• Year over year nominal services growth has only been in a recession once since the Great Depression, while goods PCE has been in a recession 6 times.
  • yearly real services PCE growth was only in a recession in 2008. 
  • In the same sense, services PCE inflation is less volatile than goods PCE inflation.
  • Goods inflation has mostly been below services inflation. This partially explains why bouts of deflation have become much rarer.
  • While the ECRI leading index called for a slowdown, Q1 GDP growth doesn’t look problematic as of mid-April. 
  • Keep in mind, GDP gets updated a few times, so the initial reading can be way off.
  • Housing is a leading indicator for recessions. It seems like the call is still being made for one sometime in 2020 or 2021.
  • Keep in mind that the housing market isn’t as big as last cycle so it can’t do as much damage to the economy.

4/19/19 – Industrial Production & Retail Sales Review

  • Despite the ECRI leading index being helped by the stock market, it has a great track record, so don’t scoff at that contribution.
  • The ECRI leading index is more updated than the Conference Board index which means it’s possible the Conference Board index starts to forecast growth acceleration in late 2019 in future reports.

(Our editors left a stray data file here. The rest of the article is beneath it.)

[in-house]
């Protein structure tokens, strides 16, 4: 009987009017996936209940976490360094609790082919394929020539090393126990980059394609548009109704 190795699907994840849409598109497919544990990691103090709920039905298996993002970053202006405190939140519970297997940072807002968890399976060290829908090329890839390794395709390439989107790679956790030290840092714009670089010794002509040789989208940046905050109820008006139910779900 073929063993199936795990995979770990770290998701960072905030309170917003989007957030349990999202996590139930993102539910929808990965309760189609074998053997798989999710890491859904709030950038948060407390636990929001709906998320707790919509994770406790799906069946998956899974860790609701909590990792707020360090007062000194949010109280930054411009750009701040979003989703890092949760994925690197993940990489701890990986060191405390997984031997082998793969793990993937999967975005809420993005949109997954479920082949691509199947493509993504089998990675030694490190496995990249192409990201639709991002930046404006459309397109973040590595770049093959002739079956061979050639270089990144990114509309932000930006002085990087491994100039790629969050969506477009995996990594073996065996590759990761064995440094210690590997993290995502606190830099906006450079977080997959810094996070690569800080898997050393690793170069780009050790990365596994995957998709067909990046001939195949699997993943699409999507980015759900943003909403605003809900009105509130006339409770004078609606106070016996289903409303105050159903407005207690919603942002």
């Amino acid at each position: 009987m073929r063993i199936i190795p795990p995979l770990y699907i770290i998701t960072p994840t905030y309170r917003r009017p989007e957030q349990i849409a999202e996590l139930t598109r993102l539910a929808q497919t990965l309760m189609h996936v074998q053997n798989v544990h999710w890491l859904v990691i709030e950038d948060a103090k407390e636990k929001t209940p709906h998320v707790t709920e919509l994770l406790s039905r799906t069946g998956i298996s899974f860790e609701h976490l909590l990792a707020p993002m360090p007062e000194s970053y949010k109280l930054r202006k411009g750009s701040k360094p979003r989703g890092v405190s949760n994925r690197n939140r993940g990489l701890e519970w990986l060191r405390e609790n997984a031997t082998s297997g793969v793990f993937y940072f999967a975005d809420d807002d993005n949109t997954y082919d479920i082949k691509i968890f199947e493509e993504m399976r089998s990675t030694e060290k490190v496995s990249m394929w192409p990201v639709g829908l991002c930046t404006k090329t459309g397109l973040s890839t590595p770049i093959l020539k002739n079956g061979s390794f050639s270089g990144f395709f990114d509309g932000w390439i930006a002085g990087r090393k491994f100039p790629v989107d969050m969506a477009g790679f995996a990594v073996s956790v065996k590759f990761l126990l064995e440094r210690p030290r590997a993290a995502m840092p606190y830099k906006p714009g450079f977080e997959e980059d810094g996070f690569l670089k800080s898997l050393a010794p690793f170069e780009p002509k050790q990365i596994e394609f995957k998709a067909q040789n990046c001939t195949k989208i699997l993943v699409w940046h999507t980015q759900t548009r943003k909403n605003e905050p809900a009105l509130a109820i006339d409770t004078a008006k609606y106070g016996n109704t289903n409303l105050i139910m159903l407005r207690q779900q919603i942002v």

• It’s starting to show us the possibility of an economic growth turnaround late this year into early next year.
  • the leading index’s 6 month growth rate is barely positive and it’s below the coincident indicator’s growth rate.
  • There’s a huge difference between industrial production and industrial stocks.
  • We still follow hard data reports like industrial production even if it looks like the market doesn’t care. 
  • the weighted 3 month average of manufacturing sub-sectors that are contracting isn’t elevated.
  • manufacturing is still growing. It’s just much weaker than it was last year. This probably isn’t a manufacturing recession yet.
  • March retail sales report was fantastic, especially the all-important core results.
  • the importance of the spring home selling season is important – peaks in activity are usually in the spring.
  • The housing market index is a sentiment index for home builders.
  • the healthcare sector is plummeting. The performance relative to the market is the worst since 2013 as the S&P 500 is up in the mid double digits and the healthcare sector is flat/down.